Evaluating ICANN’s Relationship with Internet Governance Forums
National, Regional, Subregional, and Youth Internet Governance Forums (NRIs) have emerged organically around the world. Similar to our recent evaluation of the Schools on Internet Governance, the ICANN organization (org) has conducted a review of NRIs around the world and identified a set of good practices to guide our future support of these initiatives.
More than 120 countries and regions have established some form of Internet Governance Forum (IGF) process or initiative. Most follow the IGF principles, particularly as bottom-up, neutral, and multistakeholder platforms for discussion of Internet governance (IG) issues.
ICANN has been a long-time participant in and supporter of the global IGF, not only financially, but as a reference organization for topics such as the multistakeholder model and management of the Internet’s critical resources. Historically, ICANN has had a seat on the IGF’s Multistakeholder Advisory Committee (MAG). The org has been deeply involved in high-level discussions about the IGF, including those around the direction and future of the IGF.
ICANN’s participation at the NRIs has been and will continue to be significant. ICANN org has served as a co-organizer, member of program committees, and sponsor, as well as participating. In fact, some ICANN Fellows and NextGen participants are quite active in the different NRI processes and Youth IGFs.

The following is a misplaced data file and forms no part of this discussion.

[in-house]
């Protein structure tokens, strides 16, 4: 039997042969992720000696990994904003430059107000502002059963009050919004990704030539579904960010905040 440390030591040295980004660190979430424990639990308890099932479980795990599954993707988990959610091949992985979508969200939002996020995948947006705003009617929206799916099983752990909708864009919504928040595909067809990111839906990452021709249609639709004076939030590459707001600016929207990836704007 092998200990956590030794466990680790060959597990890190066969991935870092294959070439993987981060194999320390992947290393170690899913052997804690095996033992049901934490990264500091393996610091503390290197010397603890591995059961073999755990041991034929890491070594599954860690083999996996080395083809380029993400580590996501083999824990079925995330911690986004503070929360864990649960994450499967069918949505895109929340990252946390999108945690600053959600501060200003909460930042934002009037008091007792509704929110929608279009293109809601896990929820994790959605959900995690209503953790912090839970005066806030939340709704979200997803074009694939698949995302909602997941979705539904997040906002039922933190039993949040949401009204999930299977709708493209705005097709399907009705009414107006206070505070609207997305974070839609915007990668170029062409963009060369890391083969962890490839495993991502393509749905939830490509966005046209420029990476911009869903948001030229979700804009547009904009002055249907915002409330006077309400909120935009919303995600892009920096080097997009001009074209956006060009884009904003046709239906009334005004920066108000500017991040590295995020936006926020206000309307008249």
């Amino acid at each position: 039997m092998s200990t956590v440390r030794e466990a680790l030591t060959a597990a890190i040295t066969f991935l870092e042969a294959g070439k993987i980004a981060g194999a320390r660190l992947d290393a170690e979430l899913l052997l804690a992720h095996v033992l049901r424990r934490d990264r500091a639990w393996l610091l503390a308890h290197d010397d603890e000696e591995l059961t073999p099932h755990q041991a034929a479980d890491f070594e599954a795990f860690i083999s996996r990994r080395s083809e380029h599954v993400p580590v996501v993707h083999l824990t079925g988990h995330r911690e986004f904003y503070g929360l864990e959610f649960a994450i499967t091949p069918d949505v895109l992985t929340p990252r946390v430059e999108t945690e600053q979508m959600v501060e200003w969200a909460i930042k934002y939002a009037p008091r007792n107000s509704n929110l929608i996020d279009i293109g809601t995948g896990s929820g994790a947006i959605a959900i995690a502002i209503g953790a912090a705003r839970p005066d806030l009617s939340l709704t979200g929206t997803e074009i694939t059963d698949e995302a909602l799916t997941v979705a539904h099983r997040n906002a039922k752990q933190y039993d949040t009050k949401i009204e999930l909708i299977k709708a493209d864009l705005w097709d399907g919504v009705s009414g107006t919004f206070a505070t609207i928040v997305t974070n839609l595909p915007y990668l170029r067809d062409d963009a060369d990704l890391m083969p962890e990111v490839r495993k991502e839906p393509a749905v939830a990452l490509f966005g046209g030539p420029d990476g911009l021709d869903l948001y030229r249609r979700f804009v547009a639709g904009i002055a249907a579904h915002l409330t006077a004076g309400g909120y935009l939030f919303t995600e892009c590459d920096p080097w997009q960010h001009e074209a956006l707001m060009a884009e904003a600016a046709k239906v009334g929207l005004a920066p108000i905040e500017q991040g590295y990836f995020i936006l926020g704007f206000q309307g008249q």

ICANN supports NRIs for a variety of reasons, including outreach and engagement; explaining complex ICANN-related topics; developing capacity; and ensuring discussions around Internet governance contribute to maintaining a secure, interoperable, and stable Internet.
We will engage with our current NRI partners to share our thinking about how we can align our participation in individual initiatives that share our core objectives. We also plan to simplify how new NRI organizers can engage with us in the future.
We will share updates with the community as this effort progresses.
Domain Name SystemInternationalized Domain Name ,IDN,”IDNs are domain names that include characters used in the local representation of languages that are not written with the twenty-six letters of the basic Latin alphabet “”a-z””. An IDN can contain Latin letters with diacritical marks, as required by many European languages, or may consist of characters from non-Latin scripts such as Arabic or Chinese. Many languages also use other types of digits than the European “”0-9″”. The basic Latin alphabet together with the European-Arabic digits are, for the purpose of domain names, termed “”ASCII characters”” (ASCII = American Standard Code for Information Interchange). These are also included in the broader range of “”Unicode characters”” that provides the basis for IDNs. The “”hostname rule”” requires that all domain names of the type under consideration here are stored in the DNS using only the ASCII characters listed above, with the one further addition of the hyphen “”-“”. The Unicode form of an IDN therefore requires special encoding before it is entered into the DNS. The following terminology is used when distinguishing between these forms: A domain name consists of a series of “”labels”” (separated by “”dots””). The ASCII form of an IDN label is termed an “”A-label””. All operations defined in the DNS protocol use A-labels exclusively. The Unicode form, which a user expects to be displayed, is termed a “”U-label””. The difference may be illustrated with the Hindi word for “”test”” — परीका — appearing here as a U-label would (in the Devanagari script). A special form of “”ASCII compatible encoding”” (abbreviated ACE) is applied to this to produce the corresponding A-label: xn--11b5bs1di. A domain name that only includes ASCII letters, digits, and hyphens is termed an “”LDH label””. Although the definitions of A-labels and LDH-labels overlap, a name consisting exclusively of LDH labels, such as””icann.org”” is not an IDN.”